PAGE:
Twenty-two boating-related deaths have occurred on Tennessee waters this year.
There are some ways you can protect yourself and the people you love while having a good time out on the water.
Tennessee Wildlife Resources Agency officials are urging lake-goers to wear life jackets.
"When you come out here, wear that life jacket on your boat at all times. That’s going to be you’re number one way to go home," District Boating officer Josh Landrum said.
Landrum said children 12 years old and younger must wear life jackets. He and other TWRA officials encourage folks to have fun on the lake but know their limits.
"If you’re out here and you’re drinking and driving, make sure you have a designated driver and you’re going to go out safe if you do that" he said.
Some consider Labor Day weekend to be the unofficial end to motorboat season, but sailboat season is racing up close behind.
Richard Lewis, age 74, is the social director at Hamilton Creek Marina & Percy Priest Yacht Club.
Lewis started sailing as a boy on the Chesapeake Bay in Maryland.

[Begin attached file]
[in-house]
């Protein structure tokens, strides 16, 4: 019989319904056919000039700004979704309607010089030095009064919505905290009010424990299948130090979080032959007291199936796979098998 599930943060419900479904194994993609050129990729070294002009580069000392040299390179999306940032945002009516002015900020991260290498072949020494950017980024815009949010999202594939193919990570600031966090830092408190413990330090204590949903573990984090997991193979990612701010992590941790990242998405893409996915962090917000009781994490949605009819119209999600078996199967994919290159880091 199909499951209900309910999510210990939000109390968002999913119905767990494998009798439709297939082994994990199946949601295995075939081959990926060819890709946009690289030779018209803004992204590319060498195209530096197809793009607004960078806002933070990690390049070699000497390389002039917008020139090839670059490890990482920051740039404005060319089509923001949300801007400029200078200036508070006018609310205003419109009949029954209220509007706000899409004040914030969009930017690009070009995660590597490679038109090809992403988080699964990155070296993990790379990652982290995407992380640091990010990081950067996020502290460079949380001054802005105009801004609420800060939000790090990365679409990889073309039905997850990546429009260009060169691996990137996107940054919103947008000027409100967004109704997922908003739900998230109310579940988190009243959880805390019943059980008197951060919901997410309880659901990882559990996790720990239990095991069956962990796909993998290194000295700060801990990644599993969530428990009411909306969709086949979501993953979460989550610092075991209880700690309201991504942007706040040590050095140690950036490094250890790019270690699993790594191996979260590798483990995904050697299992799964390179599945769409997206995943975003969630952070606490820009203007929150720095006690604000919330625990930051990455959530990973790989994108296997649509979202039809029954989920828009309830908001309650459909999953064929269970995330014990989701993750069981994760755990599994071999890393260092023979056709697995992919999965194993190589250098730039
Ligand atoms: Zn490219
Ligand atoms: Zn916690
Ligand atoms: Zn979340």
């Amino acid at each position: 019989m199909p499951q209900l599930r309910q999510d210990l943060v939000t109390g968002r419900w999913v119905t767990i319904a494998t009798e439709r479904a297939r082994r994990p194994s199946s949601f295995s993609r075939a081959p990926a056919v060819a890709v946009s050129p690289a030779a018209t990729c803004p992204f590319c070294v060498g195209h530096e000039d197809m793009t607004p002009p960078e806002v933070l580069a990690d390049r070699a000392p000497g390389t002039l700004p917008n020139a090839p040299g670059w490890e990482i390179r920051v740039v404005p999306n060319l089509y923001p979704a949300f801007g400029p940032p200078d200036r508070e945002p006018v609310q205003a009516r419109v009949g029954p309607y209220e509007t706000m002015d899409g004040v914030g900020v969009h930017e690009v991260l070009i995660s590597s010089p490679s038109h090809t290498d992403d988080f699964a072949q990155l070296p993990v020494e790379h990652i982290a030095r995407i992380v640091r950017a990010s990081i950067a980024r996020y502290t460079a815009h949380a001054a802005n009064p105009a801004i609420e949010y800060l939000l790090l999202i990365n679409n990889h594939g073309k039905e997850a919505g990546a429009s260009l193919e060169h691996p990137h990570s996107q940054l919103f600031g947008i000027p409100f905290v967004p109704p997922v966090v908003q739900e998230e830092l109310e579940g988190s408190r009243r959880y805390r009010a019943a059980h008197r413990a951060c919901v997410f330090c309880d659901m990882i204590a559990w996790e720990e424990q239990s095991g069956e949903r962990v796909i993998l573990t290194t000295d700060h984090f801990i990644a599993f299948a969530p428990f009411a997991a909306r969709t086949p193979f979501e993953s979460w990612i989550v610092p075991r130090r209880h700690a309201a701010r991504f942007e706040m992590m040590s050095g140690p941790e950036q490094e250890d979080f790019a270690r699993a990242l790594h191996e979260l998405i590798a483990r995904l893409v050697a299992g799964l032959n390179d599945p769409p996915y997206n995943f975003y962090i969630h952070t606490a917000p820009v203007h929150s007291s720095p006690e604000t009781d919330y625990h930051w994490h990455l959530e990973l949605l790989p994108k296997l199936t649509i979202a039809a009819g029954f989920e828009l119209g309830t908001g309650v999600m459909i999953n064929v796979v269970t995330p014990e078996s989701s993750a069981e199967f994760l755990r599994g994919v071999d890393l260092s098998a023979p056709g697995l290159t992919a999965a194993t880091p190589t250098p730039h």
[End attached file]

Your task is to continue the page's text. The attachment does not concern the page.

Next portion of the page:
"The winds blow pretty good September, October, November, December, January, February, March, and April," he said.
The retired Vietnam veteran has nearly 50 years of sailing experience.
"If you’re on the boat and you see someone overboard, you should point and stand and leave your hand on that person with whichever way the boat goes and where the captain of that vessel can direct the vessel back to pick up the person that’s overboard," he said.
New boating laws took effect this year --- if you see blue lights while you are on the water, you need to slow down if you are within 100 feet of a TWRA vessel. Also, boat renters are required to have a boat license. In the past, you could take a quick safety course on site before renting a boat.